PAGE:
Now, there is a part where you are almost correct. There is a completely subconscious level, which decides purely on heuristics, and which very quickly integrates an incredible amount of data. This is the level of the brain that allows you to catch a ball thrown at your face - imagine if you had to consciously calculate the trajectory, and decide where to put your hand before the ball reached you. This system provides you with most emotions, gut feelings or split-second impulses.

Then, there is the slow and very limited thinking process which appears to occur within the purview of consciousness. This is the level where you are thinking through the steps, and using your working memory, step by step. Figuring out a math problem you aren't familiar with works at this level. And most skill acquisition as well: driving starts at this level, then (as we gain experience) slowly sinks into the domain of instincts and learned automatic behaviors (we become able to lead a conversation or pay attention to other things while driving; we no longer have to consciously remember and pay attention to where exactly our hands and feet are, etc.). So far, this kind of fits the theory you have been building.

However, consciousness is actually kind of illusory even at this second level; "self" is constructed completely "in the past." Thinking and decision-making still happens before consciousness; decisions and thoughts get dumped into awareness after they have already formed (i.e. you become aware of what "you" are thinking or deciding after the thought has already been produced, and after the decision of how to move your body has already gone one to your muscles). The main difference between two processes is that in the second case, the steps through which the process goes also enter awareness - unlike the "fast" system, which only makes the (vague) product available, but keeps the steps and important factors completely beyond the conscious mind.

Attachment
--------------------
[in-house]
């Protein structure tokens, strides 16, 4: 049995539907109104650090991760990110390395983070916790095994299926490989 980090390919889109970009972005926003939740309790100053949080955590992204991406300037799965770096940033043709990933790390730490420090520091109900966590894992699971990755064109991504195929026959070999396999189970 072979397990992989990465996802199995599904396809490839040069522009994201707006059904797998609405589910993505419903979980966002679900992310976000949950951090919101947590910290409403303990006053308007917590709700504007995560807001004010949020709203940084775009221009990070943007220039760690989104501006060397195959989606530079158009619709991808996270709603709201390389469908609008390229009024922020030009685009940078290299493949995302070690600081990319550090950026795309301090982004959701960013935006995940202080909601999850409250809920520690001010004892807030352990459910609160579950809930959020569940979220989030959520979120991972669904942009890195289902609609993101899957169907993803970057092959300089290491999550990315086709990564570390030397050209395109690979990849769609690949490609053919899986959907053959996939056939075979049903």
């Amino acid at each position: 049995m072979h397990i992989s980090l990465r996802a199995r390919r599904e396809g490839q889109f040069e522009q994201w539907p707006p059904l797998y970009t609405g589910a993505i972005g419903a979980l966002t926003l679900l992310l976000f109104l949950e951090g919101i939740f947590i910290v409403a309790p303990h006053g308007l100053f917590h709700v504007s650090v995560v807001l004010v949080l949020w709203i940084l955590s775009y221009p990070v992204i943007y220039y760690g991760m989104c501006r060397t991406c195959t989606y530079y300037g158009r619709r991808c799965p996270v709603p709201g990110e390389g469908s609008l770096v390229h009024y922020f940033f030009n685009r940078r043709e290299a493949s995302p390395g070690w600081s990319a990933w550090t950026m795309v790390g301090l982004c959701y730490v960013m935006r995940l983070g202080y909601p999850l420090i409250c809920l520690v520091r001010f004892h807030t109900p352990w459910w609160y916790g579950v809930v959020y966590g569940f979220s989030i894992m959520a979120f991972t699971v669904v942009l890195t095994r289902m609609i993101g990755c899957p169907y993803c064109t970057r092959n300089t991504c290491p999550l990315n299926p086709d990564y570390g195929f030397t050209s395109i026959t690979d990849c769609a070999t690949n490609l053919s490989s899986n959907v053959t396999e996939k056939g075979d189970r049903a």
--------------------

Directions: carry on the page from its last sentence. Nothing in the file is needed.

It is completely unknown (at least I haven't seen anything, and I follow the literature pretty religiously) why this process is connected to consciousness at all. There are many theories about it, but very little data. It could be simply that the second, evolutionarily newer system is cross-wired with the self-referencing neural networks which (most likely) allow the phenomenon of consciousness to exist. Who knows? FFS, we don't even have a workable definition of consciousness, much less a way of approaching the problem of its construction in any meaningful way. It is the last true complete mystery of neuroscience; for everything else, we have at least a set of decent basic ideas.

To finish up, let's go back to OP's original question. We actually don't have much trouble conceptualizing how abstractbehaviors occur. For instance, there is nothing particularly (conceptually) mysterious about a student solving a calculus equation - while the process is very different from what we see in a computer, the essential principle is that incoming sensations (reflections of the numbers and letters on a page as perceived by retinal cells) get filtered and shunted through tens of billions of steps into a set of behaviors (hand and arm movements) which produce a result (a solution written on that same pencil). While it would be difficult, a good engineer could today write a neural network simulation that would do the same thing (at least for a particular, narrow set of problems) - input a picture of a mathematical problem into a camera, and a robotic arm writes out the result. Practically difficult, but conceptually we are already there.